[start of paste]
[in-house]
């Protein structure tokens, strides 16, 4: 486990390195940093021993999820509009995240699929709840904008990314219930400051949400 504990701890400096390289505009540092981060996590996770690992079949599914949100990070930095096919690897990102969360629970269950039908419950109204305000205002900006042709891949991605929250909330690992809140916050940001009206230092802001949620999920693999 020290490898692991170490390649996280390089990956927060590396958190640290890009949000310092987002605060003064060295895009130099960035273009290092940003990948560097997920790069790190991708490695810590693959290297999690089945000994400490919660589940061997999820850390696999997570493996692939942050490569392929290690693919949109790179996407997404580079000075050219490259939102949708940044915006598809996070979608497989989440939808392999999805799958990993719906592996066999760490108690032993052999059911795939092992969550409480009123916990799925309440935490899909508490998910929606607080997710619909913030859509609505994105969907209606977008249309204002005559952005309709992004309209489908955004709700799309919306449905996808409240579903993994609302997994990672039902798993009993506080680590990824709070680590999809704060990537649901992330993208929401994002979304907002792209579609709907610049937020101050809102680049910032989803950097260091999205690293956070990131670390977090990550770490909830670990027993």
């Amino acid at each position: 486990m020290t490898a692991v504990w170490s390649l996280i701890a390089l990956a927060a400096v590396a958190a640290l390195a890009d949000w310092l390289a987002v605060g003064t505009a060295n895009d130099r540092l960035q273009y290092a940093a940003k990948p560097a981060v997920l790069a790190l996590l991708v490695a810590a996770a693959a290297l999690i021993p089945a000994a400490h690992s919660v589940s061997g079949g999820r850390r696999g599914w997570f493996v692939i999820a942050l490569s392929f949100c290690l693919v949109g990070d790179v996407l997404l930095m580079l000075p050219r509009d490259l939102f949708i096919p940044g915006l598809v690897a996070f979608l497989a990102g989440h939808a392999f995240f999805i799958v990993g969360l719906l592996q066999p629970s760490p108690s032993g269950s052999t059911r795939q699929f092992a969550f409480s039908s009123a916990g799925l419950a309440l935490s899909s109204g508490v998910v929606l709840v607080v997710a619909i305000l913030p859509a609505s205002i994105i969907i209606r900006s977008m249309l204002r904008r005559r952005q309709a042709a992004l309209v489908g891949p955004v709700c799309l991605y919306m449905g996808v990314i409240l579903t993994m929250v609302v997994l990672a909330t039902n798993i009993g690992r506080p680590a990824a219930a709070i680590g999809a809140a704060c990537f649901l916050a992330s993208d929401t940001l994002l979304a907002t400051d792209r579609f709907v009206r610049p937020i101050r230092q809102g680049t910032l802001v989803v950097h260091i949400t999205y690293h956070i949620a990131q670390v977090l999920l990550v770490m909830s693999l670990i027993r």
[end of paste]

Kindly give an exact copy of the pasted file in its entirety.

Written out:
[in-house]
């Protein structure tokens, strides 16, 4: 486990390195940093021993999820509009995240699929709840904008990314219930400051949400 504990701890400096390289505009540092981060996590996770690992079949599914949100990070930095096919690897990102969360629970269950039908419950109204305000205002900006042709891949991605929250909330690992809140916050940001009206230092802001949620999920693999 020290490898692991170490390649996280390089990956927060590396958190640290890009949000310092987002605060003064060295895009130099960035273009290092940003990948560097997920790069790190991708490695810590693959290297999690089945000994400490919660589940061997999820850390696999997570493996692939942050490569392929290690693919949109790179996407997404580079000075050219490259939102949708940044915006598809996070979608497989989440939808392999999805799958990993719906592996066999760490108690032993052999059911795939092992969550409480009123916990799925309440935490899909508490998910929606607080997710619909913030859509609505994105969907209606977008249309204002005559952005309709992004309209489908955004709700799309919306449905996808409240579903993994609302997994990672039902798993009993506080680590990824709070680590999809704060990537649901992330993208929401994002979304907002792209579609709907610049937020101050809102680049910032989803950097260091999205690293956070990131670390977090990550770490909830670990027993």
């Amino acid at each position: 486990m020290t490898a692991v504990w170490s390649l996280i701890a390089l990956a927060a400096v590396a958190a640290l390195a890009d949000w310092l390289a987002v605060g003064t505009a060295n895009d130099r540092l960035q273009y290092a940093a940003k990948p560097a981060v997920l790069a790190l996590l991708v490695a810590a996770a693959a290297l999690i021993p089945a000994a400490h690992s919660v589940s061997g079949g999820r850390r696999g599914w997570f493996v692939i999820a942050l490569s392929f949100c290690l693919v949109g990070d790179v996407l997404l930095m580079l000075p050219r509009d490259l939102f949708i096919p940044g915006l598809v690897a996070f979608l497989a990102g989440h939808a392999f995240f999805i799958v990993g969360l719906l592996q066999p629970s760490p108690s032993g269950s052999t059911r795939q699929f092992a969550f409480s039908s009123a916990g799925l419950a309440l935490s899909s109204g508490v998910v929606l709840v607080v997710a619909i305000l913030p859509a609505s205002i994105i969907i209606r900006s977008m249309l204002r904008r005559r952005q309709a042709a992004l309209v489908g891949p955004v709700c799309l991605y919306m449905g996808v990314i409240l579903t993994m929250v609302v997994l990672a909330t039902n798993i009993g690992r506080p680590a990824a219930a709070i680590g999809a809140a704060c990537f649901l916050a992330s993208d929401t940001l994002l979304a907002t400051d792209r579609f709907v009206r610049p937020i101050r230092q809102g680049t910032l802001v989803v950097h260091i949400t999205y690293h956070i949620a990131q670390v977090l999920l990550v770490m909830s693999l670990i027993r």